Last night the Pittsburgh Pirates clinched a spot in the playoffs for the first time since 1992–the year my dad died. I can’t think about baseball without remembering Dad, and I can’t think about Dad and not think about his beloved Pirates. When I do think about my dad, this is how I most often picture him. A re-post from the archives:
The air hung heavy, hot, and still; his sleeveless undershirt stuck to his chest. Dampness settled into the well-worn carpet, coaxing out the smell of stray cats that always seemed to show up and make themselves at home in his house. He picked up a glass, filled it with water and ice, and spooned Nestea into it, clinking ice cubes as he stirred. He liked this new kind of iced tea mix with the lemon flavoring and sweetener in it. It seemed to quench his thirst more so than the Faygo Red Pop he’d gotten twelve for a dollar at the Kroger store where he worked.
He picked up his glass, his portable radio, and a bottle of Mercurochrome and stepped out onto the front porch. Outside the house, at least, it felt a few degrees cooler. Inside the house were sounds of games shows on the TV and of one of his four kids plunking out a piano lesson. Though he’d escaped the smell of cat, outside he was met by the smoky, pungent odor of mosquito spray spilling out from town trucks patrolling the neighborhood. He watched as the neighborhood kids followed a truck down his street, riding their bikes through its cloud of fumes. Crazy kids. They shouldn’t be breathing that stuff, he thought. But he guessed they weren’t hurting anybody. Besides, it was summer, and they needed to have their fun.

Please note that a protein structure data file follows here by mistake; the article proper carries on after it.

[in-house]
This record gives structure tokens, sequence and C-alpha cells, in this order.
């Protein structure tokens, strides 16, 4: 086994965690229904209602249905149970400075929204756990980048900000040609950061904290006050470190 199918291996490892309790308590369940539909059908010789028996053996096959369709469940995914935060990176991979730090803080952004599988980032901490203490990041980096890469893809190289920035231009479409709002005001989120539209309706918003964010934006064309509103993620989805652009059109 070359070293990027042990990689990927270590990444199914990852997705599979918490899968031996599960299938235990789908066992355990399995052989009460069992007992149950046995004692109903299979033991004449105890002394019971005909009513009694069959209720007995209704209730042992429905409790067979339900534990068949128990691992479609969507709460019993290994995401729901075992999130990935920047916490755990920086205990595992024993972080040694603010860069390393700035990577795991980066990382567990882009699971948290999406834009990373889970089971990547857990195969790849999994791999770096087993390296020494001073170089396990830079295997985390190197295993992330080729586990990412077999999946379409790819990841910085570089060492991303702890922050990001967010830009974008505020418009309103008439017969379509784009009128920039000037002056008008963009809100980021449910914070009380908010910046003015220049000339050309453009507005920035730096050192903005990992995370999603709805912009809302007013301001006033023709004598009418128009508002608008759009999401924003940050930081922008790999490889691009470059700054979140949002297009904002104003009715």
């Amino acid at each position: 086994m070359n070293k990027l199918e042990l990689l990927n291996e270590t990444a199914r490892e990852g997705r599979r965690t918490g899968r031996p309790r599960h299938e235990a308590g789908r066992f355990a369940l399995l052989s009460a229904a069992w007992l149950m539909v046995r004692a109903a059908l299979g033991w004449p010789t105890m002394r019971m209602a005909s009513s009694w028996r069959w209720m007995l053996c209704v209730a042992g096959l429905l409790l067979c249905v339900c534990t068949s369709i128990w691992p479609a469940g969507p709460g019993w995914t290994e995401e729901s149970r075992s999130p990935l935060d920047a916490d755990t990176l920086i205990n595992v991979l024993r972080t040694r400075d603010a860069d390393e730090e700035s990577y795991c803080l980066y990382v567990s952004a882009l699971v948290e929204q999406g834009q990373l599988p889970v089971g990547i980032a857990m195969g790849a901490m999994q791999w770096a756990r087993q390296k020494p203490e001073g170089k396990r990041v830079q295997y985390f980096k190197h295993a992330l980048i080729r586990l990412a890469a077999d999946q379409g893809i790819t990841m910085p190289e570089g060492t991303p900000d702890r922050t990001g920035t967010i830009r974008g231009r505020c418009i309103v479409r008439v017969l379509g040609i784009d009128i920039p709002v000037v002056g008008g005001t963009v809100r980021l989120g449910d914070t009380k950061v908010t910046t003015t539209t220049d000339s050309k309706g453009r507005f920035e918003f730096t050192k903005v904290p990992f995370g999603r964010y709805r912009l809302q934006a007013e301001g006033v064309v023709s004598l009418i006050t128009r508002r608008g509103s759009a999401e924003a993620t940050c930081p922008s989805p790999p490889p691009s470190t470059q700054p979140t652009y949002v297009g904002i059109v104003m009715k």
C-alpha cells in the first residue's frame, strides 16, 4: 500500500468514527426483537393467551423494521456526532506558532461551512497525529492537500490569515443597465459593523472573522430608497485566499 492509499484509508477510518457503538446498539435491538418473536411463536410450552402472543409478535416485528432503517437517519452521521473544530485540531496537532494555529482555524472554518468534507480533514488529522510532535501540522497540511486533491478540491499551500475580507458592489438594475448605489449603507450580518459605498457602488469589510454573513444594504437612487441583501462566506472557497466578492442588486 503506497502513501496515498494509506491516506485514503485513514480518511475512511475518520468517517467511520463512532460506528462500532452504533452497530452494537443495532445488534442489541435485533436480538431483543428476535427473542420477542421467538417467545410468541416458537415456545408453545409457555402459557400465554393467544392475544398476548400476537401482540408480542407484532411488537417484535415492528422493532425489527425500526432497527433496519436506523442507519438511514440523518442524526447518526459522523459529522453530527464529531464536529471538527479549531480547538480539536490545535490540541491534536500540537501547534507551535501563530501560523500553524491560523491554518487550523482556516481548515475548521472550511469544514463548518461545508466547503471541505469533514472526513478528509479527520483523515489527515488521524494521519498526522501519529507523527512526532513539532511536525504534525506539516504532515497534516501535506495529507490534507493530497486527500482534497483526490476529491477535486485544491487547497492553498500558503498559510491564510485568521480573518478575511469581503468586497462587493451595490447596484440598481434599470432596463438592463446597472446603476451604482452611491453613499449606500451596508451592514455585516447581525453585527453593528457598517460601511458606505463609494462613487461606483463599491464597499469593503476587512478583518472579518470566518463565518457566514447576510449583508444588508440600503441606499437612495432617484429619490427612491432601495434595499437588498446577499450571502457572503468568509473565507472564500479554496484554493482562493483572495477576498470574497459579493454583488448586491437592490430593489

He plugged in his radio and began fiddling with the antennas and dial, trying to tune in the sound of Bob Prince’s voice. Through the static, he heard that the Pirates were at bat—two on, two out. The count on the batter was one and one. He hoped the static in the air and on his radio meant a storm in the area might just crack the stifling heat. He settled himself onto the porch swing, its metal chains creaking and groaning rhythmically as he rocked back and forth. He shook the bottle of Mercurochrome and began applying red liquid to the cuts on his hands. He’d gotten himself good that day, boning out cuts of meat he never could afford to buy for his own family.
The radio crackled. Swing and a miss. The porch swing groaned. The air sank. Ice cubes disappeared. He stared out into the evening, too hot and too tired to think. And then Bob Prince’s voice broke through the static, You can kiss that one goodbye! Willie had dinged one over the fence.
And for a brief, fleeting moment on a hot summer night, there was joy. And hope. And peace.
Originally published February 17, 2011